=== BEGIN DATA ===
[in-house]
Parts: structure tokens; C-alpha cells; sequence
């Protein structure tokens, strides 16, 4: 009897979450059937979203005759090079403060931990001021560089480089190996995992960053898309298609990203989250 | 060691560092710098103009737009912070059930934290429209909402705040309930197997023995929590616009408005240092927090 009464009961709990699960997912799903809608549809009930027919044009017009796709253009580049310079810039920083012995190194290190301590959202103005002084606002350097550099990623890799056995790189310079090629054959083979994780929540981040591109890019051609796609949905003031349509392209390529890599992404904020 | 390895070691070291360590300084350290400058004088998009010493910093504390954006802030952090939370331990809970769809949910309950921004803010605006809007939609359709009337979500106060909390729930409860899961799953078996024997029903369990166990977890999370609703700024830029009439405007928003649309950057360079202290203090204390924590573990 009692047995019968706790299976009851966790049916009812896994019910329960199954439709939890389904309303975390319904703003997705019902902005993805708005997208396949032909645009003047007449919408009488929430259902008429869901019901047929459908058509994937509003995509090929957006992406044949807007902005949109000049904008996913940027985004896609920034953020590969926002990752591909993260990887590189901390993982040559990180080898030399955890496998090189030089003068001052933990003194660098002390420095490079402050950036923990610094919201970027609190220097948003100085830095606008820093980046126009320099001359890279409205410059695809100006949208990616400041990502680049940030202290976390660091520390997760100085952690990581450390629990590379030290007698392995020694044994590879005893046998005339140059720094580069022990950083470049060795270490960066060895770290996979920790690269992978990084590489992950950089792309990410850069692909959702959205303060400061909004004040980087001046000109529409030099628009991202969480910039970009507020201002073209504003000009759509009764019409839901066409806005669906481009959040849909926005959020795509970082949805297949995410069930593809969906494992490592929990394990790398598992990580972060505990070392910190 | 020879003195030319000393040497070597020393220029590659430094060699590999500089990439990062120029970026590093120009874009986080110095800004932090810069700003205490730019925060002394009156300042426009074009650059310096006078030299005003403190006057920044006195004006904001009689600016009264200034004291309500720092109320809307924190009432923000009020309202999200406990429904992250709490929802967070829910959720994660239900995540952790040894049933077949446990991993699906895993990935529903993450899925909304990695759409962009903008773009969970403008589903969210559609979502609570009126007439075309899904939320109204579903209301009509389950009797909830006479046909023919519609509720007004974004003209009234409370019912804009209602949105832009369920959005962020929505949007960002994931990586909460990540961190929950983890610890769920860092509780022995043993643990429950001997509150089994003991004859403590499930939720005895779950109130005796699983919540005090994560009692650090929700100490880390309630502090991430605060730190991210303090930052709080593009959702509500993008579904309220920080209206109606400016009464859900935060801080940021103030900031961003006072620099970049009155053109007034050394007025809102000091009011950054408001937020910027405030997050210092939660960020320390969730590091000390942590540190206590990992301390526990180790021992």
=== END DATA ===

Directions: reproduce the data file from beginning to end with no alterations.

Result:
[in-house]
Parts: structure tokens; C-alpha cells; sequence
């Protein structure tokens, strides 16, 4: 009897979450059937979203005759090079403060931990001021560089480089190996995992960053898309298609990203989250 | 060691560092710098103009737009912070059930934290429209909402705040309930197997023995929590616009408005240092927090 009464009961709990699960997912799903809608549809009930027919044009017009796709253009580049310079810039920083012995190194290190301590959202103005002084606002350097550099990623890799056995790189310079090629054959083979994780929540981040591109890019051609796609949905003031349509392209390529890599992404904020 | 390895070691070291360590300084350290400058004088998009010493910093504390954006802030952090939370331990809970769809949910309950921004803010605006809007939609359709009337979500106060909390729930409860899961799953078996024997029903369990166990977890999370609703700024830029009439405007928003649309950057360079202290203090204390924590573990 009692047995019968706790299976009851966790049916009812896994019910329960199954439709939890389904309303975390319904703003997705019902902005993805708005997208396949032909645009003047007449919408009488929430259902008429869901019901047929459908058509994937509003995509090929957006992406044949807007902005949109000049904008996913940027985004896609920034953020590969926002990752591909993260990887590189901390993982040559990180080898030399955890496998090189030089003068001052933990003194660098002390420095490079402050950036923990610094919201970027609190220097948003100085830095606008820093980046126009320099001359890279409205410059695809100006949208990616400041990502680049940030202290976390660091520390997760100085952690990581450390629990590379030290007698392995020694044994590879005893046998005339140059720094580069022990950083470049060795270490960066060895770290996979920790690269992978990084590489992950950089792309990410850069692909959702959205303060400061909004004040980087001046000109529409030099628009991202969480910039970009507020201002073209504003000009759509009764019409839901066409806005669906481009959040849909926005959020795509970082949805297949995410069930593809969906494992490592929990394990790398598992990580972060505990070392910190 | 020879003195030319000393040497070597020393220029590659430094060699590999500089990439990062120029970026590093120009874009986080110095800004932090810069700003205490730019925060002394009156300042426009074009650059310096006078030299005003403190006057920044006195004006904001009689600016009264200034004291309500720092109320809307924190009432923000009020309202999200406990429904992250709490929802967070829910959720994660239900995540952790040894049933077949446990991993699906895993990935529903993450899925909304990695759409962009903008773009969970403008589903969210559609979502609570009126007439075309899904939320109204579903209301009509389950009797909830006479046909023919519609509720007004974004003209009234409370019912804009209602949105832009369920959005962020929505949007960002994931990586909460990540961190929950983890610890769920860092509780022995043993643990429950001997509150089994003991004859403590499930939720005895779950109130005796699983919540005090994560009692650090929700100490880390309630502090991430605060730190991210303090930052709080593009959702509500993008579904309220920080209206109606400016009464859900935060801080940021103030900031961003006072620099970049009155053109007034050394007025809102000091009011950054408001937020910027405030997050210092939660960020320390969730590091000390942590540190206590990992301390526990180790021992």